Chahal, J. S., Khan, O. F., Cooper, C. L., et al. (2016). Dendrimer-RNA nanoparticles generate protective immunity against lethal Ebola, H1N1 influenza, and Toxoplasma gondii challenges with a single dose. PNAS113: E4133–E4142. https://doi.org/10.1073/pnas.1600299113
Chang, M. C. Y., Eachus, R. A., Trieu, W., et al. (2007). Engineering Escherichia coli for production of functionalized terpenoids using plant P450s. Nature Chemical Biology3: 274–277. https://doi.org/10.1038/nchembio875
Are You Ready for the Plant Biology 2021 Worldwide Summit?
As we completed the final session of last year’s Plant Biology 2020 Worldwide Summit, our thoughts quickly turned to this year and our excitement about gathering with you in Pittsburgh on July 19–23. The 2020 Worldwide Summit was a resounding success, with 2,700 participants from 56 countries. However, we all wanted to return to sharing that cup of coffee and accompanying conversation in person while walking from one session to another or enjoying a break. But as the months went by, that possibility faded as global health issues and travel bans persisted into 2021. In mid-January, ASPB’s Board of Directors determined that the Plant Biology 2021 Worldwide Summit would also be fully virtual.
We recognize that you might be finding it challenging to make choices among the myriad digital content options vying for your time and attention. And we know you have many conferences to choose from. So for the Plant Biology 2021 Worldwide Summit, we are creating a program that will engage and enhance your participation even more than last year’s meeting. We listened to your ideas and reviewed your feedback, and we are working to put on a program that retains the best of every annual Plant Biology meeting while adding new features that take advantage of the online venue.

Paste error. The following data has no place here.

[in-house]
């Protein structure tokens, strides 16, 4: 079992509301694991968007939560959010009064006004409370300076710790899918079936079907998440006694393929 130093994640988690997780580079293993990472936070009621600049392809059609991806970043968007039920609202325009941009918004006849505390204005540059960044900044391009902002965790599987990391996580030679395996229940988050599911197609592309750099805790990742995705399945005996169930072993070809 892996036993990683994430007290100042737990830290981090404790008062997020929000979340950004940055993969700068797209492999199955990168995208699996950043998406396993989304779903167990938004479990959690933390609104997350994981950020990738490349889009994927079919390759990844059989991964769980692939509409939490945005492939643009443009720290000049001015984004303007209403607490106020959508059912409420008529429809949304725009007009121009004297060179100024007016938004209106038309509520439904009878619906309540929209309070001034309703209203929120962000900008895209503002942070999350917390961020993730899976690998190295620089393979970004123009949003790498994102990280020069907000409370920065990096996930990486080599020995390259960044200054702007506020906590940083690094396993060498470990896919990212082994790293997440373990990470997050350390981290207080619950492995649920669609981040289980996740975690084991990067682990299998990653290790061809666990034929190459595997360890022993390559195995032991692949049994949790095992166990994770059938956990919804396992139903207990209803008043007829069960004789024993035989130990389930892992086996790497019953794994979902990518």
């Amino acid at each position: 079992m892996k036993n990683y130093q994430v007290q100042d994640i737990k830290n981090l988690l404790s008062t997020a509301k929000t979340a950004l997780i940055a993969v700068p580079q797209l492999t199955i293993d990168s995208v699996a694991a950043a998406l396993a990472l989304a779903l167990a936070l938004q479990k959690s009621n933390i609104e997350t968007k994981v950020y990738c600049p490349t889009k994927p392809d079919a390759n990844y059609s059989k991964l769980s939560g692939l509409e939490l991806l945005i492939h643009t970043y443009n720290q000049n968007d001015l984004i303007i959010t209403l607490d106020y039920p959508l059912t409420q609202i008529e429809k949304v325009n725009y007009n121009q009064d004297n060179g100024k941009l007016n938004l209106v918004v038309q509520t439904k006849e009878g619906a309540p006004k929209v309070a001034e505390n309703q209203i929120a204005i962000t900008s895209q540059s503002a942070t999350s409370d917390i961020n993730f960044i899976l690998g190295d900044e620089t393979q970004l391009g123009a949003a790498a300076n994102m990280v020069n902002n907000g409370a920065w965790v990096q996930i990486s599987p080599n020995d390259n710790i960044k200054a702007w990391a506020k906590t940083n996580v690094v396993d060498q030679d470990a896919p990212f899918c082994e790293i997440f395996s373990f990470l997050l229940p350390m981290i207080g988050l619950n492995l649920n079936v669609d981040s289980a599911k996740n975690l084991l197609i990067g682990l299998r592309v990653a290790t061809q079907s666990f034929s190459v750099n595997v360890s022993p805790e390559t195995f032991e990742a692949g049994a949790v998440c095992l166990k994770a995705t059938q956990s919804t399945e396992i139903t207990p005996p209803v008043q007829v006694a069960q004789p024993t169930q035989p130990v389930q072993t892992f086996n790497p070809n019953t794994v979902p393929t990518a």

Highlights Unique to the Plant Biology 2021 Worldwide Summit
Preconference networkingbeginning two weeks before the conference. You will be able to access the meeting platform to build your profile and start making connections with attendees and speakers.
Customizable engagement opportunities through an individual video chat feature that will allow you to set up one-on-one and small group discussions. Plan ahead to create your own coffee break time!
An innovative poster platform that incorporates one-on-one video chat and the opportunity to feature posters by topic or presenter.
Additional networking opportunities for undergraduate students.
Discussion sessionsafter the plenary and concurrent symposia and poster sessions.
Child care subsidies available through the Women in Plant Biology Committee and the Equity, Diversity, and Inclusion Committee, with support from the Romanoff Fund. Applications will be accepted for grants to help offset the cost of child care so attendees with dependent children can fully participate in the Plant Biology 2021 Worldwide Summit. All ASPB members, regardless of country, will be eligible based on need, with additional consideration given to applications from early career scientists.
More scientific content than in any other Plant Biology meeting,with ample opportunities for discussions with speakers in both plenary and concurrent symposia.